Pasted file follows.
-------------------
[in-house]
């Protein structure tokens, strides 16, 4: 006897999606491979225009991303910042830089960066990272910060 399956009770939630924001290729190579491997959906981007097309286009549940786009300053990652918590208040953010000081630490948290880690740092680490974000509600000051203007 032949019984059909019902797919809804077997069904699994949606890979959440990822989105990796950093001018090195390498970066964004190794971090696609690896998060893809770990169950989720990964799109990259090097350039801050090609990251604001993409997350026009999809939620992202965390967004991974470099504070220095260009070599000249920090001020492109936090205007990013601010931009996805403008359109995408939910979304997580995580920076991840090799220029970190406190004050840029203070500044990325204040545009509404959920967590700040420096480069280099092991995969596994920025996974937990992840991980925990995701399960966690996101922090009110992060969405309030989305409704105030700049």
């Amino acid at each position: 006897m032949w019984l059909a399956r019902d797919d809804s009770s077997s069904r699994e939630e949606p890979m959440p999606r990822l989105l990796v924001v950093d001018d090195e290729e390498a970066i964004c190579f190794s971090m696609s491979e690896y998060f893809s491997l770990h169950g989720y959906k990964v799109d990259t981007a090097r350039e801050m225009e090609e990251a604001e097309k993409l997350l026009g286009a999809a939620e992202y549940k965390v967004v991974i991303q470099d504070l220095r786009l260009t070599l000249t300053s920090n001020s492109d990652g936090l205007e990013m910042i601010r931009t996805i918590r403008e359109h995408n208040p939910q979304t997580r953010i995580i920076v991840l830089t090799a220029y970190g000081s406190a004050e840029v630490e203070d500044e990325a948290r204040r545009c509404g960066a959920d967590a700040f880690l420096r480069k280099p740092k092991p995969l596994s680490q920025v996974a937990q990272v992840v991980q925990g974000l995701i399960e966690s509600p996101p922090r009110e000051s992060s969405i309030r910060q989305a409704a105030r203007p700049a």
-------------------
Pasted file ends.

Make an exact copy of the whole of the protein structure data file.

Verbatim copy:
[in-house]
């Protein structure tokens, strides 16, 4: 006897999606491979225009991303910042830089960066990272910060 399956009770939630924001290729190579491997959906981007097309286009549940786009300053990652918590208040953010000081630490948290880690740092680490974000509600000051203007 032949019984059909019902797919809804077997069904699994949606890979959440990822989105990796950093001018090195390498970066964004190794971090696609690896998060893809770990169950989720990964799109990259090097350039801050090609990251604001993409997350026009999809939620992202965390967004991974470099504070220095260009070599000249920090001020492109936090205007990013601010931009996805403008359109995408939910979304997580995580920076991840090799220029970190406190004050840029203070500044990325204040545009509404959920967590700040420096480069280099092991995969596994920025996974937990992840991980925990995701399960966690996101922090009110992060969405309030989305409704105030700049």
């Amino acid at each position: 006897m032949w019984l059909a399956r019902d797919d809804s009770s077997s069904r699994e939630e949606p890979m959440p999606r990822l989105l990796v924001v950093d001018d090195e290729e390498a970066i964004c190579f190794s971090m696609s491979e690896y998060f893809s491997l770990h169950g989720y959906k990964v799109d990259t981007a090097r350039e801050m225009e090609e990251a604001e097309k993409l997350l026009g286009a999809a939620e992202y549940k965390v967004v991974i991303q470099d504070l220095r786009l260009t070599l000249t300053s920090n001020s492109d990652g936090l205007e990013m910042i601010r931009t996805i918590r403008e359109h995408n208040p939910q979304t997580r953010i995580i920076v991840l830089t090799a220029y970190g000081s406190a004050e840029v630490e203070d500044e990325a948290r204040r545009c509404g960066a959920d967590a700040f880690l420096r480069k280099p740092k092991p995969l596994s680490q920025v996974a937990q990272v992840v991980q925990g974000l995701i399960e966690s509600p996101p922090r009110e000051s992060s969405i309030r910060q989305a409704a105030r203007p700049a």